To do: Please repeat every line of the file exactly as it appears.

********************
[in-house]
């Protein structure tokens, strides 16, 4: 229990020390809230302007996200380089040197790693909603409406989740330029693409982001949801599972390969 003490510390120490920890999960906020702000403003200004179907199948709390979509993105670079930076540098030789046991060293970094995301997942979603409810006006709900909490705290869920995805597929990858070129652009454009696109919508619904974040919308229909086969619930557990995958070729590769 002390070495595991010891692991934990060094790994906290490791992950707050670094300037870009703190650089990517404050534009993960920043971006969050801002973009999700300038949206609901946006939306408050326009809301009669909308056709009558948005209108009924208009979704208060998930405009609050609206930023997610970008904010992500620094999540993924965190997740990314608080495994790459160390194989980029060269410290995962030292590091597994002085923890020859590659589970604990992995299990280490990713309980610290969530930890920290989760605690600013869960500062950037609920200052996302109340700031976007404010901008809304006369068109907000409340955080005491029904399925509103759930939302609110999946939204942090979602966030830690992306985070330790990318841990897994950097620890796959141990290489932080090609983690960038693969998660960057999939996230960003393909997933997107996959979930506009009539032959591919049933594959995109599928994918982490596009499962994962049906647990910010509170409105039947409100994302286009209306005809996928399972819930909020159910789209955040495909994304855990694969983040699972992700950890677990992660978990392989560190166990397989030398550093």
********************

[in-house]
């Protein structure tokens, strides 16, 4: 229990020390809230302007996200380089040197790693909603409406989740330029693409982001949801599972390969 003490510390120490920890999960906020702000403003200004179907199948709390979509993105670079930076540098030789046991060293970094995301997942979603409810006006709900909490705290869920995805597929990858070129652009454009696109919508619904974040919308229909086969619930557990995958070729590769 002390070495595991010891692991934990060094790994906290490791992950707050670094300037870009703190650089990517404050534009993960920043971006969050801002973009999700300038949206609901946006939306408050326009809301009669909308056709009558948005209108009924208009979704208060998930405009609050609206930023997610970008904010992500620094999540993924965190997740990314608080495994790459160390194989980029060269410290995962030292590091597994002085923890020859590659589970604990992995299990280490990713309980610290969530930890920290989760605690600013869960500062950037609920200052996302109340700031976007404010901008809304006369068109907000409340955080005491029904399925509103759930939302609110999946939204942090979602966030830690992306985070330790990318841990897994950097620890796959141990290489932080090609983690960038693969998660960057999939996230960003393909997933997107996959979930506009009539032959591919049933594959995109599928994918982490596009499962994962049906647990910010509170409105039947409100994302286009209306005809996928399972819930909020159910789209955040495909994304855990694969983040699972992700950890677990992660978990392989560190166990397989030398550093």